Directed by: Pedro Gonzalez-Rubio
Countries & Regions: Mexico
Length: 73 mins
Region: Region 2
Released: 28 February 2011
Cat No: NW022
Languages(s): Spanish, Italian
Screen ratio 1:1.78
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Mexican filmmaker Pedro Gonzalez-Rubio directs this part film/part documentary set on Banco Chinchorro, the second largest coral reef in... Read More
A cinematic message-in-a-bottle from one of the remotest parts of the planet, Alamar is the most visually arresting film you'll see all year. It's also the least cynical and most compassionate.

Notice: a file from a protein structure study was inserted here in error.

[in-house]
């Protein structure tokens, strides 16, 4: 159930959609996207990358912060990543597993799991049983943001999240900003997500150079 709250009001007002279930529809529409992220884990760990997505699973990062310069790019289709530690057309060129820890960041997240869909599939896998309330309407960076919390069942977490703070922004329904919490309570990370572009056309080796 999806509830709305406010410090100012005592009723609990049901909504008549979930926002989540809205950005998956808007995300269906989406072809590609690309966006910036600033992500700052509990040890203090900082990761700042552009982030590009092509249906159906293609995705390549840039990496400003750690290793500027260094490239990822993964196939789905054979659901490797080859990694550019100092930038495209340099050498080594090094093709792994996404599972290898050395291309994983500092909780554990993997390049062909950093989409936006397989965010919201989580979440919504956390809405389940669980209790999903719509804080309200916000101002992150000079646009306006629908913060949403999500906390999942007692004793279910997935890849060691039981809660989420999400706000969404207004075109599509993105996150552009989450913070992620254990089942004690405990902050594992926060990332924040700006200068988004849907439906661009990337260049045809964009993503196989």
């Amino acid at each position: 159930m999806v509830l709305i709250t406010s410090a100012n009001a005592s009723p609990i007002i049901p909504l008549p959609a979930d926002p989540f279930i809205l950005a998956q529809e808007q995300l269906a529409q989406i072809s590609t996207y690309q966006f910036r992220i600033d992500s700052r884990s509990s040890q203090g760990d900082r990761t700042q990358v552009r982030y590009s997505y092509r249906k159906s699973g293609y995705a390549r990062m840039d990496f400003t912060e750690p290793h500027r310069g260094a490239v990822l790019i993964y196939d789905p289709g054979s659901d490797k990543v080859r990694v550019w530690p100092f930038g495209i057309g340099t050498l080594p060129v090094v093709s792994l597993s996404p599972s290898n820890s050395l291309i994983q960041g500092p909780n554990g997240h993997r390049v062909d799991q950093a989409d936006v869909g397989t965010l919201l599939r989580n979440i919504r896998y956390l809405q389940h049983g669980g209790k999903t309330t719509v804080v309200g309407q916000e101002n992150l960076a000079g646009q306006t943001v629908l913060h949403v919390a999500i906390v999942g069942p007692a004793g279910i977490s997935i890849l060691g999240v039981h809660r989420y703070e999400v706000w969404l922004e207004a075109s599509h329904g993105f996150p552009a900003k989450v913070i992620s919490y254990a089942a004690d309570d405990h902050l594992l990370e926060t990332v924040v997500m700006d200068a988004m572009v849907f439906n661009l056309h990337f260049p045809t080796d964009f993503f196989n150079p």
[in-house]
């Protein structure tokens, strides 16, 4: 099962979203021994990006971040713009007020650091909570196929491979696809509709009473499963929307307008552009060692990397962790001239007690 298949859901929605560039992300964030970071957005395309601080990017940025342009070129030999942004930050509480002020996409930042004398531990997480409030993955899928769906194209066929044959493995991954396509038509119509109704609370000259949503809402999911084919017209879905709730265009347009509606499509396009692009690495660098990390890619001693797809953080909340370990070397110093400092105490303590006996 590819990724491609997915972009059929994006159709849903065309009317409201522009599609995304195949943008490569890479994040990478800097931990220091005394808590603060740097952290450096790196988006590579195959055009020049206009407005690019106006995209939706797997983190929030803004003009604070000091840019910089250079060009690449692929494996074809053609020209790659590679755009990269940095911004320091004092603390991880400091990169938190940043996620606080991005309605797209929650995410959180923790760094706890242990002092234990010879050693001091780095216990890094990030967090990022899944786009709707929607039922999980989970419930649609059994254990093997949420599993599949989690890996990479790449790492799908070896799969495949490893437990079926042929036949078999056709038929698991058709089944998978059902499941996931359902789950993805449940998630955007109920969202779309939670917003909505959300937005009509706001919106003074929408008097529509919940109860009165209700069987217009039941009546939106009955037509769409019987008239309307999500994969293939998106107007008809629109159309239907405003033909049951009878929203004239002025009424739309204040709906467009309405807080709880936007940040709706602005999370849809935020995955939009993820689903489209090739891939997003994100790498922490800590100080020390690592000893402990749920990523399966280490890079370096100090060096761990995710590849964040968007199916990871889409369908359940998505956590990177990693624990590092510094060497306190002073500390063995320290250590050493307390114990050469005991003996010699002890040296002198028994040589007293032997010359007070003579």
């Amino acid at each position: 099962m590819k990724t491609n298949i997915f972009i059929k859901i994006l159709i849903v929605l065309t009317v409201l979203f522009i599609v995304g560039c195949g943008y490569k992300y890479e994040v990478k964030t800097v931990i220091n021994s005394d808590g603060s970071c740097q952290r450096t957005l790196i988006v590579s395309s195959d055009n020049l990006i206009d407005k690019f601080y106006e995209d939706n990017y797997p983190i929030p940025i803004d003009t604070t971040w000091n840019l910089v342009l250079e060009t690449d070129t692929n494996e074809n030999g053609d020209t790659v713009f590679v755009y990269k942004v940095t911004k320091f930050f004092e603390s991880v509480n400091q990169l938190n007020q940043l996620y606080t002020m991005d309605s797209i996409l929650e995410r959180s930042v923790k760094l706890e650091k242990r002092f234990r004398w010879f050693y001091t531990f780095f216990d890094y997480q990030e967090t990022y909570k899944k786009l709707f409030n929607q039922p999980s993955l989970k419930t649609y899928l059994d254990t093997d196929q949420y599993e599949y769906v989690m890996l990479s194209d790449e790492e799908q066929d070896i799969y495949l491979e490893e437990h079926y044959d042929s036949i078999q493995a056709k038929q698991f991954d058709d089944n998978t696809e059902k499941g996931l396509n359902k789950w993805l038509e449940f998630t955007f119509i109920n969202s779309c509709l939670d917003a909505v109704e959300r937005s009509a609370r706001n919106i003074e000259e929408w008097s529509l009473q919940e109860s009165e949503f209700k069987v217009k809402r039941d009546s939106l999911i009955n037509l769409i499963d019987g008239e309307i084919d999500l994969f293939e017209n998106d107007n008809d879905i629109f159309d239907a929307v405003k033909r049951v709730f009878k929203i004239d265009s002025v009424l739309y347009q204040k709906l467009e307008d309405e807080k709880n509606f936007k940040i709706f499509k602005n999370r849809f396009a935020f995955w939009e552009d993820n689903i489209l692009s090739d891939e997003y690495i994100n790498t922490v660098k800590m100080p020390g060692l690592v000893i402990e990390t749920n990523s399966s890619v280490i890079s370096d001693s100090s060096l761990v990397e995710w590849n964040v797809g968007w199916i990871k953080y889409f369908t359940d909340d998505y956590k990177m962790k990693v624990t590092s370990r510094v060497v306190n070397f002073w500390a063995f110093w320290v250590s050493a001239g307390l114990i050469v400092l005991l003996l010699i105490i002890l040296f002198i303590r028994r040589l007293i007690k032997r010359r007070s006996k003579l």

Set in the beautiful Banco Chinchorro, Mexico's second largest barrier reef, it's a semi-documentary portrait of Jorge and Natan, real-life father and son, enjoying an extended working holiday with Natan's grandfather, Nestor. Jorge has separated from his Italian wife, so these precious few weeks represent his only chance to bond with his child. They stay in Nestor's palafitte – a wooden hut precariously balanced on stilts poking out of the seawater itself – and help the old man eke out a living as a marine fisherman.
Equally in love with both nature and people, the film's most moving moments come through an attention to bodies and their placement in shot – Jorge holding a protective hand over his son's belly, an arm gripping the side of a speedboat as it races out to sea – and the interaction between Natan and a lost white bird. It's a kind of pure cinema that is wholly unsentimental but completely magical.